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Regional healthcare plans need locally elected leader to work, says Reform


17 February 2017

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Regional plans to transform health and social care ‘will not work in its current form’, a public services think tank has said.

In a study, Reform has said that the 44 sustainability and transformation plans don’t have enough support or power to make the changes they propose to healthcare services.

Regional plans to transform health and social care ‘will not work in its current form’, a public services think tank has said.

In a study, Reform has said that the 44 sustainability and transformation plans don’t have enough support or power to make the changes they propose to healthcare services.

The think tank calls on the Government to put one elected individual in charge of the whole healthcare budget in each STP area, giving them the power to deliver changes.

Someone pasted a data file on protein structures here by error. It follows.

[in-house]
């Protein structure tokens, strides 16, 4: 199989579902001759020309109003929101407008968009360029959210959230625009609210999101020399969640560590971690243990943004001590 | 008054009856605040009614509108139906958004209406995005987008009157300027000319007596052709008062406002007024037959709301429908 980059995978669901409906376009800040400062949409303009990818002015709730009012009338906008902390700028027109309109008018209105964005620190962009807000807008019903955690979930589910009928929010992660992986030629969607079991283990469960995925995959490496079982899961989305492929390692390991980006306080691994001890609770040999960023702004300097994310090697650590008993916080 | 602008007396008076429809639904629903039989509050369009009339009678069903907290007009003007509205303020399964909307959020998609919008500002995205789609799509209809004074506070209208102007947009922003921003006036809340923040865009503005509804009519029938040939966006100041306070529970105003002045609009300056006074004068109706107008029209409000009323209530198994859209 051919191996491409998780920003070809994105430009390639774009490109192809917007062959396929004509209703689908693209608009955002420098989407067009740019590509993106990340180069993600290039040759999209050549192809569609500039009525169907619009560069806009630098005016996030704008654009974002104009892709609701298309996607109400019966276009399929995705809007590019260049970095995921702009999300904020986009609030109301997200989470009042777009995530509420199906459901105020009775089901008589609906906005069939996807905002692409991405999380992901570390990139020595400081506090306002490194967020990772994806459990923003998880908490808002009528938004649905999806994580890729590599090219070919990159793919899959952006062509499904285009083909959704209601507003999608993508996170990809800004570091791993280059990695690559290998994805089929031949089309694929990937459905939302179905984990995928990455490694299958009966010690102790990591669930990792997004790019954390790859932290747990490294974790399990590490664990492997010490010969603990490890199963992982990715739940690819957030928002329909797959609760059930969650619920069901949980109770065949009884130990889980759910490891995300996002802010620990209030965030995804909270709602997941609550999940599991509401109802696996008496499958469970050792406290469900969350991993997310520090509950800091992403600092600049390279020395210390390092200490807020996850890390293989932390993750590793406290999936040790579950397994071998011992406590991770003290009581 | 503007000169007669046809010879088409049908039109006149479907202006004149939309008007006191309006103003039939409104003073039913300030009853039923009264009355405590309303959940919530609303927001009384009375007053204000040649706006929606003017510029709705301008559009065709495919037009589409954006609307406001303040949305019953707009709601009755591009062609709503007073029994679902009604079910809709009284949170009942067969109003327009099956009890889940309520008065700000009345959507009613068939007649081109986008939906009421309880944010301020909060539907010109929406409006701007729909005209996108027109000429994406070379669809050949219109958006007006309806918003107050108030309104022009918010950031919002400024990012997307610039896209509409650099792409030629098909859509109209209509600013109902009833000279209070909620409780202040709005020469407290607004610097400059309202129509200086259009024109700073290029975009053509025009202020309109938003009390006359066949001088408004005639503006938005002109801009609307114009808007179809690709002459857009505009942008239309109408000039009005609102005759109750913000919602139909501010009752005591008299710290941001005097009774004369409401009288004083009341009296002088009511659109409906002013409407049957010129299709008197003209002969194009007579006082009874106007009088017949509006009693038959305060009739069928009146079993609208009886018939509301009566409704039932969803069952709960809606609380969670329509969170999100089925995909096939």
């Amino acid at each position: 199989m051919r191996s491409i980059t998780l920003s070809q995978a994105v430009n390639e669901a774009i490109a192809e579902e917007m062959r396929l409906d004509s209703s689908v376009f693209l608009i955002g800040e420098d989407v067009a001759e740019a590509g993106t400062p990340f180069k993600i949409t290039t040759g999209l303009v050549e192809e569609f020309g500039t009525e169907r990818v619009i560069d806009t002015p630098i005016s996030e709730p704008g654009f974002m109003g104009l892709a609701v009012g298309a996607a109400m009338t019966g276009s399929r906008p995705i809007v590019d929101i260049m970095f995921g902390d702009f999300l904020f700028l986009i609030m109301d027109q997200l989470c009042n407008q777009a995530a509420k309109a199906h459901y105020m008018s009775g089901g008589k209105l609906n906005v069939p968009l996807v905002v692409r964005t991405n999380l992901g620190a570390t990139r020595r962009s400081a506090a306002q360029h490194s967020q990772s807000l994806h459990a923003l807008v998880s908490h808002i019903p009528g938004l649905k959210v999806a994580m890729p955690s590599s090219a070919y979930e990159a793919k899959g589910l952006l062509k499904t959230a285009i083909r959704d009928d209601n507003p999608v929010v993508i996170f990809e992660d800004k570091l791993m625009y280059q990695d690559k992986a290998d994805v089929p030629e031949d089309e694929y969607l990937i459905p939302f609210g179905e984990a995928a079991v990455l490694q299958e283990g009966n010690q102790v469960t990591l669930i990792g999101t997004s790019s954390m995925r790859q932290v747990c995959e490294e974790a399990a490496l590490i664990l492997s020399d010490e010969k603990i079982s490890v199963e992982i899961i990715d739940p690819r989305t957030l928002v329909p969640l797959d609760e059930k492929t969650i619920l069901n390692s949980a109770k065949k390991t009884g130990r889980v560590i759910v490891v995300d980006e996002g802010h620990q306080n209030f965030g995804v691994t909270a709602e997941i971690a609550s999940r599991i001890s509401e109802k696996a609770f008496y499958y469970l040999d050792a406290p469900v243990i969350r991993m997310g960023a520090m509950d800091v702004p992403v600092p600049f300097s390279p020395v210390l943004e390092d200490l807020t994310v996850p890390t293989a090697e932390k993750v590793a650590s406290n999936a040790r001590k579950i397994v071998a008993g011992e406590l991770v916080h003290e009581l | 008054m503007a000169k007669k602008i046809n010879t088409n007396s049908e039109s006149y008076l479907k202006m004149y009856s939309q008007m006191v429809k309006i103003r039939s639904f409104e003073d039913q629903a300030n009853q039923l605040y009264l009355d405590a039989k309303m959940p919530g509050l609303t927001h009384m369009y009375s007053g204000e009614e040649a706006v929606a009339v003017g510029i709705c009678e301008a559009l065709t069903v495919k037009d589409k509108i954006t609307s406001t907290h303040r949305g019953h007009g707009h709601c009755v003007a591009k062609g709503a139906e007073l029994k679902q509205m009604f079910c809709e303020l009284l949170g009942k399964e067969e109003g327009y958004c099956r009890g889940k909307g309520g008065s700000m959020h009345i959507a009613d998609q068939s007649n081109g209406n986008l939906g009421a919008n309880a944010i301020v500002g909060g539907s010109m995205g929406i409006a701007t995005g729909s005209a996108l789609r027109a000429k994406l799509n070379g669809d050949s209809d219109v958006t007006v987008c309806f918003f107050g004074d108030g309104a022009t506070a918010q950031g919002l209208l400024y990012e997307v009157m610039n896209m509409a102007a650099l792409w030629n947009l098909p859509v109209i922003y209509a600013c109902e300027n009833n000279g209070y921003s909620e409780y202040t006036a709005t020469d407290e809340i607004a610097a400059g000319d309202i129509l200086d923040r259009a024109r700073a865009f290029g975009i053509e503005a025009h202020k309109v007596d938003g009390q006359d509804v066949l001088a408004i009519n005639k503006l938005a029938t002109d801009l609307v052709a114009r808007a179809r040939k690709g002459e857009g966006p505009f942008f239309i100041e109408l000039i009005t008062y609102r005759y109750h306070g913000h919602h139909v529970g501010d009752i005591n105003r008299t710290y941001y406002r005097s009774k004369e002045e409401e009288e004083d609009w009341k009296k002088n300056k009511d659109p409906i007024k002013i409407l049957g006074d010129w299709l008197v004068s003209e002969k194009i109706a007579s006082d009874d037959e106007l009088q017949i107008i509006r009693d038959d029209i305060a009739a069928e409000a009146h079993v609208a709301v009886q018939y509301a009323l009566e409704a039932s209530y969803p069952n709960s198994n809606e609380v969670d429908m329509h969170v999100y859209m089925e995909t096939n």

The study supports the plans but says they will fail to address the problems in social care, as the involvement of local authorities was minimal.

The report also notes that national NHS authorities have sent mixed messages to STPs, by asking for long-term changes as well as other short-term financial savings.

STPs  are also confronted with a uniting a variety of funding systems, which lead organizations to act in their own interests rather than work together.

The think tank recommends a series of major changes to give STPs both power and local commitment, including giving STPs full control of the total NHS and social care budget in their area.

The report also recommends that a single body in each STP area should commission all health and social care, with STP leaders locally elected to secure local buy-in for its proposals.

Kate Laycock, report co-author, said: ‘As recent weeks have shown, the NHS desperately needs ideas that reshape local services and ease the burden on over-pressed hospitals.

‘STPs can do it but only if Ministers give them full control of local health and social care, under one directly elected individual. Without that, the high hopes for STPs will be disappointed.’

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